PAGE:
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Earnings in Poland: The Private Versus the Public Sector

  • Jacob Weisberg

    (Bar-Ilan University)

  • Mieczslaw Waclaw Socha

    (Warsaw University)

The transition of Poland to a free market economy, concurrent to a substantial increase of the private sector, promoted entrepreneurship, joint ventures, self-employment, labor reallocation, growth of financial markets and direct foreign investments. Previous studies have provided inconclusive evidence regarding earning disparities in Poland. The present study proposes a model that employs demographic, employment and organizational characteristics, revealing that earnings in the private sector are 9.8% higher than in the public sector; human capital characteristics are more influential in the private than in the public sector; the return to general training is higher for both workers with a higher education and those in the private sector; and the return to firm-specific-training is higher in the private sector. The results are discussed in light of the structure of a transitional economy and the changing labor market.

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Article provided by Pepperdine University, Graziadio School of Business and Management in its journal Journal of Entrepreneurial Finance and Business Ventures.

Volume (Year): 7 (2002)
Issue (Month): 3 (Fall)
Pages: 17-38

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Handle: RePEc:pep:journl:v:7:y:2002:i:3:p:17-38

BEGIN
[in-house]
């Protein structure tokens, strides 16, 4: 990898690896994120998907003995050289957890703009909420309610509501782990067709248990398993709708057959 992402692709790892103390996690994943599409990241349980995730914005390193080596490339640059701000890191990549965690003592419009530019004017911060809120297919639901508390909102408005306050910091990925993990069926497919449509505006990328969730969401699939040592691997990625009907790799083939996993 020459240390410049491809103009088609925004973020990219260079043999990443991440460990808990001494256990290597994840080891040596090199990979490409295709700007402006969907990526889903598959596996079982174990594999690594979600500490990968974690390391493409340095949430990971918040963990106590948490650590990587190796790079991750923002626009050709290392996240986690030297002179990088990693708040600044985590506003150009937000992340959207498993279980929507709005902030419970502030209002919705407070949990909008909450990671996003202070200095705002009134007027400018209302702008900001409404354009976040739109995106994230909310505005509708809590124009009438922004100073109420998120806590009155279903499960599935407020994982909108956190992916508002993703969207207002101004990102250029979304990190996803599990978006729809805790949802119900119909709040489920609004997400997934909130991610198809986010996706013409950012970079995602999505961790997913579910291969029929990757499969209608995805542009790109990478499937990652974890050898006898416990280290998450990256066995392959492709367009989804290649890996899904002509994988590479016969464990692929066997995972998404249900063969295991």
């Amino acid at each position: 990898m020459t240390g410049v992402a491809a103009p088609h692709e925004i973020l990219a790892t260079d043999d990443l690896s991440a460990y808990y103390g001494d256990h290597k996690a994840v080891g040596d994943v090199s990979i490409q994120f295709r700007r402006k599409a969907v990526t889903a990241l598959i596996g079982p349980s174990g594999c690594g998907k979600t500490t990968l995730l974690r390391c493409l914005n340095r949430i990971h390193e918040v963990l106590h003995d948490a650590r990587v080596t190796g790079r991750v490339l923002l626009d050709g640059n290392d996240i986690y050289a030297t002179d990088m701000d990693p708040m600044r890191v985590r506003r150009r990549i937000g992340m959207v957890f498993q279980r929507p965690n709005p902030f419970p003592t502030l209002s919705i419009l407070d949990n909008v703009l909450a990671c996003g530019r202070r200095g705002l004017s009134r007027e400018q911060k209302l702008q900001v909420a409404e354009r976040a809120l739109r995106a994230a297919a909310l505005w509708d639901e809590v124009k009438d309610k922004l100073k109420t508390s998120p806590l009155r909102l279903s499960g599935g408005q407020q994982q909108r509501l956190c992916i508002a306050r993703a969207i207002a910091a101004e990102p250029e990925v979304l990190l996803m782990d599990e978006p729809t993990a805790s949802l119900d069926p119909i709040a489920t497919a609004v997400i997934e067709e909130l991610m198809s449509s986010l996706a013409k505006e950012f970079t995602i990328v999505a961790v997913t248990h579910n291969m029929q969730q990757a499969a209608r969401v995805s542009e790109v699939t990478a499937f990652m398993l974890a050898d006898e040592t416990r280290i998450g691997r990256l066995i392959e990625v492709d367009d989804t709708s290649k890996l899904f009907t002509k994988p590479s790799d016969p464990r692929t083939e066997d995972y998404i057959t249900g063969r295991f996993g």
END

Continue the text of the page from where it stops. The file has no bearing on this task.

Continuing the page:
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  1. Andrew Newell & Mieczyslaw Socha, 1998. "Wages distribution in Poland: The roles of privatization and international trade, 1992-96," The Economics of Transition, The European Bank for Reconstruction and Development, vol. 6(1), pages 47-65, 05.
  2. Borland, Jeff & Hirschberg, Joe & Lye, Jenny, 1998. "Earnings of Public Sector and Private Sector Employees in Australia: Is There a Difference?," The Economic Record, The Economic Society of Australia, vol. 74(224), pages 36-53, March.
  3. Keane, Michael P. & Prasad, Eswar S., 2006. "Changes in the structure of earnings during the Polish transition," Journal of Development Economics, Elsevier, vol. 80(2), pages 389-427, August.
  4. Tansel, A., 1999. "Public_Private Employment Choice, Wage Differential and Gender in Turkey," Papers 797, Yale - Economic Growth Center.
  5. Adamchik, Vera A. & Bedi, Arjun S., 2000. "Wage differentials between the public and the private sectors: evidence from an economy in transition," Labour Economics, Elsevier, vol. 7(2), pages 203-224, March.
  6. Arjun Bedi, 1998. "Sector choice, multiple job holding and wage differentials: Evidence from Poland," Journal of Development Studies, Taylor & Francis Journals, vol. 35(1), pages 162-179.
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